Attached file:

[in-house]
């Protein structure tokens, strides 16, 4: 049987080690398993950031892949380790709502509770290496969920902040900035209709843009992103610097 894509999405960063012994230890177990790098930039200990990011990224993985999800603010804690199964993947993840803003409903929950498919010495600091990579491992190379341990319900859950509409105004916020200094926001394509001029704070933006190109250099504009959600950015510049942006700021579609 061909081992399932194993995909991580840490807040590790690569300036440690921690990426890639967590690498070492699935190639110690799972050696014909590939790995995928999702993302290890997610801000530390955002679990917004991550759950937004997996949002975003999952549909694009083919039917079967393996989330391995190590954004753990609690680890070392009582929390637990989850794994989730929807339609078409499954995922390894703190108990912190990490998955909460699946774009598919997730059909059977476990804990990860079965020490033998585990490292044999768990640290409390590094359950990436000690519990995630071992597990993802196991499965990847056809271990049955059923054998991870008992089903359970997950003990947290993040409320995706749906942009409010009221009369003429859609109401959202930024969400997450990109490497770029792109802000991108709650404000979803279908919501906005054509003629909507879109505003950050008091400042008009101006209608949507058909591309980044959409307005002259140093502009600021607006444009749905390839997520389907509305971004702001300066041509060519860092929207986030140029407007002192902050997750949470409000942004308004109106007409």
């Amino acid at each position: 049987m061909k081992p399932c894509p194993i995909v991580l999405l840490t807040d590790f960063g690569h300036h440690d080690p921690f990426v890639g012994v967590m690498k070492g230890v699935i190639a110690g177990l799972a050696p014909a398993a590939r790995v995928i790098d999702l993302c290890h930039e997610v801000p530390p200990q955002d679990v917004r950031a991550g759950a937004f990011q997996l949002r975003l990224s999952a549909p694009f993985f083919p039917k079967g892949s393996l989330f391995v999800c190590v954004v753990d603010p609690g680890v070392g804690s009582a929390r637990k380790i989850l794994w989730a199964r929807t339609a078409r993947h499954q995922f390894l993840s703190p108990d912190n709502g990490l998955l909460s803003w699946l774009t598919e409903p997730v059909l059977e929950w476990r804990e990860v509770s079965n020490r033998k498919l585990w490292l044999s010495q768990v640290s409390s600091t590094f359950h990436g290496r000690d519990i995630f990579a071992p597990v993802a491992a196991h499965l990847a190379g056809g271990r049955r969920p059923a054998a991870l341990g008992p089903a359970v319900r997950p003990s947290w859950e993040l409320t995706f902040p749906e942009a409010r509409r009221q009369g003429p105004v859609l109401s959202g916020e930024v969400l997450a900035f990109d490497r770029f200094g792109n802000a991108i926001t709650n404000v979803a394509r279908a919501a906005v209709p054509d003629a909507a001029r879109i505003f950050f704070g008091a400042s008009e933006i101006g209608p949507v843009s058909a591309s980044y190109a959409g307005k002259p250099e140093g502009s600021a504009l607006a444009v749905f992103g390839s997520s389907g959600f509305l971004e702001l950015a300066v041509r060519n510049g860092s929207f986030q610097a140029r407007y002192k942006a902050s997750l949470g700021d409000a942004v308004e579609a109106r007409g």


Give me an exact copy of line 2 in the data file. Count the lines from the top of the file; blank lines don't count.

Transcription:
């Protein structure tokens, strides 16, 4: 049987080690398993950031892949380790709502509770290496969920902040900035209709843009992103610097 894509999405960063012994230890177990790098930039200990990011990224993985999800603010804690199964993947993840803003409903929950498919010495600091990579491992190379341990319900859950509409105004916020200094926001394509001029704070933006190109250099504009959600950015510049942006700021579609 061909081992399932194993995909991580840490807040590790690569300036440690921690990426890639967590690498070492699935190639110690799972050696014909590939790995995928999702993302290890997610801000530390955002679990917004991550759950937004997996949002975003999952549909694009083919039917079967393996989330391995190590954004753990609690680890070392009582929390637990989850794994989730929807339609078409499954995922390894703190108990912190990490998955909460699946774009598919997730059909059977476990804990990860079965020490033998585990490292044999768990640290409390590094359950990436000690519990995630071992597990993802196991499965990847056809271990049955059923054998991870008992089903359970997950003990947290993040409320995706749906942009409010009221009369003429859609109401959202930024969400997450990109490497770029792109802000991108709650404000979803279908919501906005054509003629909507879109505003950050008091400042008009101006209608949507058909591309980044959409307005002259140093502009600021607006444009749905390839997520389907509305971004702001300066041509060519860092929207986030140029407007002192902050997750949470409000942004308004109106007409």